10. I believe that a person can be a professional at anything. I have met janitors who are more professional than some bosses I've worked for. The trades are disappearing in this country. Refer back to my point about initiative.

Many of my views, especially after grad school, tend to be "middle of the country," and I try to give the benefit of the doubt. However, the more you push me, tell me how backwards I am, and presume to tell me what I want and need, the further to the right you push me.

I am a middle-class American. I look at America through the eyes of Frank Capra and James Stewart, and believe that there is still much good to come from our experiment in democracy.

I am a middle-class American. What I see coming from Washington alarms me. There are many like me. If you are elected to an office, you work for US. And we will be heard in 2010 and 2012.

Thursday, July 16, 2009

What a difference a year makes

I was having a cup of coffee this morning, doing a little chair-flying for my upcoming checkride, and I got to thinking: what would I have been doing this time last year?

By this time last year, I (and two other highly-qualified friends and colleagues) had been turned down for a promotion so it could be awarded to a highly un-qualified friend of the position's former occupant. (This person, by the way, has gone on to make quite a name for herself on campus: people think she's an idiot).

By this time last year, I had been promised another promotion, only to have it taken away as well because the idea of a reflective, analytical, vocal male leader scared the bejeezus out of the director.

By this time last year, I was miserable. I was just over a semester away from a graduate degree, and it seemed like everyone except the people directly responsible for my career thought I should be going places. But there I was, being supervised, as I confided in some friends, more than most Wal-Mart cashiers.


Fast-forward a year. Since late January, I have progressed through the Instrument rating and on to the Commercial pilot certificate. I have successfully obtained an endorsement to take my initial Certified Flight Instructor checkride, one that must be taken with the FAA, from the "go-to" guy on CFI training. I'm in exclusive, highly-qualified company; I've already earned ratings that less than 1% of the people who have ever lived hold, and my career is on its way to the big show.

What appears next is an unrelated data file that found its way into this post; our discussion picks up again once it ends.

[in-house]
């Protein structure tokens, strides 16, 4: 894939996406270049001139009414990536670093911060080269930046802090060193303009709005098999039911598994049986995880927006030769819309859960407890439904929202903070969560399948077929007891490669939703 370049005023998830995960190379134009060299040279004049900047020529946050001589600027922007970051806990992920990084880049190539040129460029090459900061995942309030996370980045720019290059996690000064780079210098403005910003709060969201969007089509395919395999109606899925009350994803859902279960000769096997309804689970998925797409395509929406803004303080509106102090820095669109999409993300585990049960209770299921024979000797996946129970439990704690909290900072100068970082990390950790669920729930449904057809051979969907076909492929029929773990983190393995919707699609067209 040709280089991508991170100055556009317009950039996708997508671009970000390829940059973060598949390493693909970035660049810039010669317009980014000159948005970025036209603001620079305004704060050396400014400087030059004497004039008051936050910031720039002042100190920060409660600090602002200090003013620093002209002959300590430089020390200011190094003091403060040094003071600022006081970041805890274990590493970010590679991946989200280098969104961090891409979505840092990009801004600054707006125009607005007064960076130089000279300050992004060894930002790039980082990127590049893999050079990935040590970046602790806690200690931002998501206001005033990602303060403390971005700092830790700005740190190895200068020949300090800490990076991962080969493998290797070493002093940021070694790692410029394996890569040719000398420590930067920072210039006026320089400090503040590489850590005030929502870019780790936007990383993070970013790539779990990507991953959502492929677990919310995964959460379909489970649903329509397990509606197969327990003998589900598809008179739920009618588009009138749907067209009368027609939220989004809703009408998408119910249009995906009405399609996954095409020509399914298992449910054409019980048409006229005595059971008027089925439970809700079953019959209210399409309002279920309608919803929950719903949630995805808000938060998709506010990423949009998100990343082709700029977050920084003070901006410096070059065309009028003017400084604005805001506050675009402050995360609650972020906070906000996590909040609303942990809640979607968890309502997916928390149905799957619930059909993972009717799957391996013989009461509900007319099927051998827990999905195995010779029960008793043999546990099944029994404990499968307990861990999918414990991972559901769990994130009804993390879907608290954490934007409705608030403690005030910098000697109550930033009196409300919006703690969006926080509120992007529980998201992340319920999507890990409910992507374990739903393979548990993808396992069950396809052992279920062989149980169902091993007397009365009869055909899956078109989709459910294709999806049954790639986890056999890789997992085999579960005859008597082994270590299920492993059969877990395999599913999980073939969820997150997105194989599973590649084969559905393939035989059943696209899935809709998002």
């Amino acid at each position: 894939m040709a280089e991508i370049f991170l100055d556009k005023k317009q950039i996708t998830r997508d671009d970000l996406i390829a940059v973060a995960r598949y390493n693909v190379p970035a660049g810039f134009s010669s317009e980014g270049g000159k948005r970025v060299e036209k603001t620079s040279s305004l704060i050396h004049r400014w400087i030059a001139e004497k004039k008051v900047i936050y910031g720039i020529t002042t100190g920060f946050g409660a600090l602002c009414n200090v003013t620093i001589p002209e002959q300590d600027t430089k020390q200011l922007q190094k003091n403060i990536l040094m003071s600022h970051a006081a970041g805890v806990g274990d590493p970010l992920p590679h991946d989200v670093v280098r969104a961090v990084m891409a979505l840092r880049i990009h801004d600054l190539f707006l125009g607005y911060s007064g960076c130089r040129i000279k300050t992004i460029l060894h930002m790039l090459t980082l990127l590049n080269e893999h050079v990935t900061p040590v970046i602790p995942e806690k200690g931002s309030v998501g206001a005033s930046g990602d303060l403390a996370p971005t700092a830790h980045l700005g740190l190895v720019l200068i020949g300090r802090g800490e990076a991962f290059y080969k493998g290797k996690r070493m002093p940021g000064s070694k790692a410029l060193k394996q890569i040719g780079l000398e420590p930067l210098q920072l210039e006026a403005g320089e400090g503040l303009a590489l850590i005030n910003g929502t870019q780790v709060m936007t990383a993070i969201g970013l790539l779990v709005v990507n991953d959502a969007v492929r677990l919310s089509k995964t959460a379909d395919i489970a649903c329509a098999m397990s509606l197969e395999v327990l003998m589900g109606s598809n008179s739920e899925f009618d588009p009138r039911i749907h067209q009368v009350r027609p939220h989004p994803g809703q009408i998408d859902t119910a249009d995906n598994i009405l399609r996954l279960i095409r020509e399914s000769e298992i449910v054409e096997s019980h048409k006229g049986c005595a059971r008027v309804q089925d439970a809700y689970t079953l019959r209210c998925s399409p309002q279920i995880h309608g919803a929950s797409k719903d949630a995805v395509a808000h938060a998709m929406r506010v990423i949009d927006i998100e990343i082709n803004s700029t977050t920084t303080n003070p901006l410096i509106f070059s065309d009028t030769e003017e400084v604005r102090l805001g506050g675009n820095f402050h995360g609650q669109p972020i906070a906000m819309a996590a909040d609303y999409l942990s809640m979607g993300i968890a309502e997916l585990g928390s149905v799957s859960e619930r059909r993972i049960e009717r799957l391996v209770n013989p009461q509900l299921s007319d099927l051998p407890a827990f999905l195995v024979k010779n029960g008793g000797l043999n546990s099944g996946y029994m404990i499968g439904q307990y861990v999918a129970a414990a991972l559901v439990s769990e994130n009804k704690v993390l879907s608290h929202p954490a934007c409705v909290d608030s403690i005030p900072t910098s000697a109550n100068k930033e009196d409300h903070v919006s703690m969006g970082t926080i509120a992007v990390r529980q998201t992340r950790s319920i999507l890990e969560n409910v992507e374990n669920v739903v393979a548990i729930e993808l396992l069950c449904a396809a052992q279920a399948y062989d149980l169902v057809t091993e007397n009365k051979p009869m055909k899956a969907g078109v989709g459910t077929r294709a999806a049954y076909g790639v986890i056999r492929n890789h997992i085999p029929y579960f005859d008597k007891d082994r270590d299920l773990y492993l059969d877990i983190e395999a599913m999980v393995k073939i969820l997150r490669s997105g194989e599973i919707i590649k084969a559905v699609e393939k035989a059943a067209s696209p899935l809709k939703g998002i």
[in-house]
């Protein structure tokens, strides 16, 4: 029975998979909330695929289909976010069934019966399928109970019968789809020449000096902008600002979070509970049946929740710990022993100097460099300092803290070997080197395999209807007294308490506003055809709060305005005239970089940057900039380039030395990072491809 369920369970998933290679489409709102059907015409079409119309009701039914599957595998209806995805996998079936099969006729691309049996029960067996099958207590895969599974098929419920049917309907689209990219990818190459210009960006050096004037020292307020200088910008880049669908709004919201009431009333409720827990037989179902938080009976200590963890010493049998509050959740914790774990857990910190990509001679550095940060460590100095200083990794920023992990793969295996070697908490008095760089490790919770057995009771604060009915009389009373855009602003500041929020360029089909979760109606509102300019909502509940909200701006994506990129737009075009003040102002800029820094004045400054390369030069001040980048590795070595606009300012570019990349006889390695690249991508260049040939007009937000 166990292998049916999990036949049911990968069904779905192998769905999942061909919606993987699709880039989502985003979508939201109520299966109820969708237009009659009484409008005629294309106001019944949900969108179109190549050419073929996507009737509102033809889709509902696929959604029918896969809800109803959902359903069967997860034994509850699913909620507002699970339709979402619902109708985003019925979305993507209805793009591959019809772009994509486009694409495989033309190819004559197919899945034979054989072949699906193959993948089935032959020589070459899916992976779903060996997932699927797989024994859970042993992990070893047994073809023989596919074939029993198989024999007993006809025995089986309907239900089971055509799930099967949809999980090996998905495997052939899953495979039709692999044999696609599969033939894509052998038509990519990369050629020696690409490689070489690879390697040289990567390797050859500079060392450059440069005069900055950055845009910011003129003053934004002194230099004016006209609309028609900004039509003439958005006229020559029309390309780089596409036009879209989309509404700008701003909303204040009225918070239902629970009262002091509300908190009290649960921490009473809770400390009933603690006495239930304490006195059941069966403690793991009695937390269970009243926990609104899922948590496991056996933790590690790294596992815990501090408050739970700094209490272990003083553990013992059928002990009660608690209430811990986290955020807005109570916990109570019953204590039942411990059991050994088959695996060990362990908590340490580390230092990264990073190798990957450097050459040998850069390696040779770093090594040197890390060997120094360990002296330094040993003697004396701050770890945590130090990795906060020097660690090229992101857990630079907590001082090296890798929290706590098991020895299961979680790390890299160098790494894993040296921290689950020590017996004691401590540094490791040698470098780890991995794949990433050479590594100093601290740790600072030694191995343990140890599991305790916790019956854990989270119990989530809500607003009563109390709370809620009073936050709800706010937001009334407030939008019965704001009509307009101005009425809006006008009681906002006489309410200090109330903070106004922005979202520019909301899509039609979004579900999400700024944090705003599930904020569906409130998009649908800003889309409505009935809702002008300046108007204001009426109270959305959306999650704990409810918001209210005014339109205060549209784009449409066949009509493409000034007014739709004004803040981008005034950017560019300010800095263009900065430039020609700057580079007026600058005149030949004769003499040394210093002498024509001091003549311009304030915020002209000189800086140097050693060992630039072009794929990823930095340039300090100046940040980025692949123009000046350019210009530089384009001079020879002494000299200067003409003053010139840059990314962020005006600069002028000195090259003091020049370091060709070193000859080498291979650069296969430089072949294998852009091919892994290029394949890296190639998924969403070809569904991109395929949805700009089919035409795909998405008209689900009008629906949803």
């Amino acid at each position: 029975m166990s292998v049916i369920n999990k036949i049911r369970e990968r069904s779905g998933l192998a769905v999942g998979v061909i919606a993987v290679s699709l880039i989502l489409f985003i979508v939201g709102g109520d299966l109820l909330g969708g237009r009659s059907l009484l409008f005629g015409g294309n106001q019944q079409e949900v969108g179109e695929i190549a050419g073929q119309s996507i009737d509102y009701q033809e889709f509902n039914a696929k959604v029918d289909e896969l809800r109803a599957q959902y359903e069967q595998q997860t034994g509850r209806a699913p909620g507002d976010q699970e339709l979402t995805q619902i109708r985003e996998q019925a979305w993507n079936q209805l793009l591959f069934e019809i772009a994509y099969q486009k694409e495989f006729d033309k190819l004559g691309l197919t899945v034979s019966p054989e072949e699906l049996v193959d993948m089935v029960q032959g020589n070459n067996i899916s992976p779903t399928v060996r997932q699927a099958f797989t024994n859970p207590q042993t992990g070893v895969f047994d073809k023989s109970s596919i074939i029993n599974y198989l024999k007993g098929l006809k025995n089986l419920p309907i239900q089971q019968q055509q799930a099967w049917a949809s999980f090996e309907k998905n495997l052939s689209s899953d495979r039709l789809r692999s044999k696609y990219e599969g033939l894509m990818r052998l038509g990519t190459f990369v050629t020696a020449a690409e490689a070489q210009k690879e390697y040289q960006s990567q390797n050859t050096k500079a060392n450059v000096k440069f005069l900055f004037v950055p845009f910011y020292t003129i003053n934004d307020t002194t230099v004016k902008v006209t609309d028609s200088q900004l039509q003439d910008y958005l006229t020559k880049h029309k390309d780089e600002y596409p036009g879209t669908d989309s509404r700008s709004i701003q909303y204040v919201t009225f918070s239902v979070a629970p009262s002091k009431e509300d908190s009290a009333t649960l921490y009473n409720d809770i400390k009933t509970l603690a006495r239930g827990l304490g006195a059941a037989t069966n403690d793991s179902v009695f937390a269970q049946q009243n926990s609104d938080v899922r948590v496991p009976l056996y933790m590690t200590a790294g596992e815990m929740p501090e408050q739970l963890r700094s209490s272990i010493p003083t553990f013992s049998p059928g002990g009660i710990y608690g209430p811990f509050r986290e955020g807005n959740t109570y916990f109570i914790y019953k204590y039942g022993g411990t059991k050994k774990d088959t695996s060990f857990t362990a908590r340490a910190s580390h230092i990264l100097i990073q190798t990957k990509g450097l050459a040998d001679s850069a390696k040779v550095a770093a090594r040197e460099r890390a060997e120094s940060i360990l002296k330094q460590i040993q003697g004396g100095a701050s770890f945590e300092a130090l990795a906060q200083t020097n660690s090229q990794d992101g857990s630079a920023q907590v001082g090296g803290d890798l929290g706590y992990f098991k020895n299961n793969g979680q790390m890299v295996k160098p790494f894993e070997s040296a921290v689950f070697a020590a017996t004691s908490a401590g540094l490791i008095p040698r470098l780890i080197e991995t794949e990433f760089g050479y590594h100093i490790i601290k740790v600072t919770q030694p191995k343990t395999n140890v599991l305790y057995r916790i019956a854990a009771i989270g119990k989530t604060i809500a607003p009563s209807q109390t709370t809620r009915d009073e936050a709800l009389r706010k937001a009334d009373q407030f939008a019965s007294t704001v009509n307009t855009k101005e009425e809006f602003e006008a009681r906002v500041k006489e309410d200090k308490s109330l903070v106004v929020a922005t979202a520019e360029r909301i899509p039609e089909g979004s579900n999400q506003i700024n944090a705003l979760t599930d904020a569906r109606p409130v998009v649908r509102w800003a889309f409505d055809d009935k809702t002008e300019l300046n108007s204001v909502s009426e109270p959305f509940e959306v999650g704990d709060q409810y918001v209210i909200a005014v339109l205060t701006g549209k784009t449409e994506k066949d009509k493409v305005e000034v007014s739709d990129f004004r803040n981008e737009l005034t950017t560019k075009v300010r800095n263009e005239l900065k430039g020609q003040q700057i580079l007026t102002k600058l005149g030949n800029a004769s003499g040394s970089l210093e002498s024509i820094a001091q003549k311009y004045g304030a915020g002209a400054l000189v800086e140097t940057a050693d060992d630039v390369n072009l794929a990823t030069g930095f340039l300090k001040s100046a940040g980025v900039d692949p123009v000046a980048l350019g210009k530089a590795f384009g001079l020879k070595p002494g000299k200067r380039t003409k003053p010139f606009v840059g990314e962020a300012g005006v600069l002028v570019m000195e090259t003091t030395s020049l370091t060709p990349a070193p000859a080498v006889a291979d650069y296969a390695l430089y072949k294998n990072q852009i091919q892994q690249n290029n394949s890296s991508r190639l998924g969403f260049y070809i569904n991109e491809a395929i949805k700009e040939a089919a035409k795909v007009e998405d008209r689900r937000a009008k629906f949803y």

I've maintained the respect of those colleagues and peers in the Baylor community that thought I should be "going places," and will always have a place in the academic unit where I served as a graduate assistant last spring. I proved myself as a capable leader, educator, and workhorse.

Why am I writing this blog post full of self-backslapping? You're looking at a guy who has reinvented himself in less than a year. I've gone from what turned into a going-nowhere job to pursuing a dream and a career that I had long ago thought it "more practical" to just give up.

And, I've learned some things along the way:

1. Never underestimate the importance of support. Alisa has been a driving force in this journey; she has more faith in me than anyone I know (including myself), and if it weren't for her prodding, I'd probably still be wishing I could be doing this kind of flying.

My family, full of aviation nuts, never batted an eye at this career change. They're the ones who raised me, and they probably figured this was inevitable anyway. Alisa's family has been incredibly understanding and supportive; they never questioned the changes we made and they've been with me every step of the way during this CFI training.

2. In a related vein, you find out who your friends are. I hate to repeat that cliche, but it's true. People like JT, Brandon, Dave, Anna, Troy, Tim, and Terri have only become closer friends since I left Baylor. Jerome and Blythe, who have "been there, done that," have been a constant source of inspiration. Parker keeps prodding me along, looking for "positive vectoring." Louie and Michelle, who have been through similar circumstances themselves, continue to be great friends and cheer for us.

There are definitely a few specific people who I thought were friends during my Baylor days...but I refer you to sentence number 1 of the above paragraph :).

3. The best thing for confidence in the airplane is currency. I guess the FAA's right about that whole Learning Principle of Exercise thing.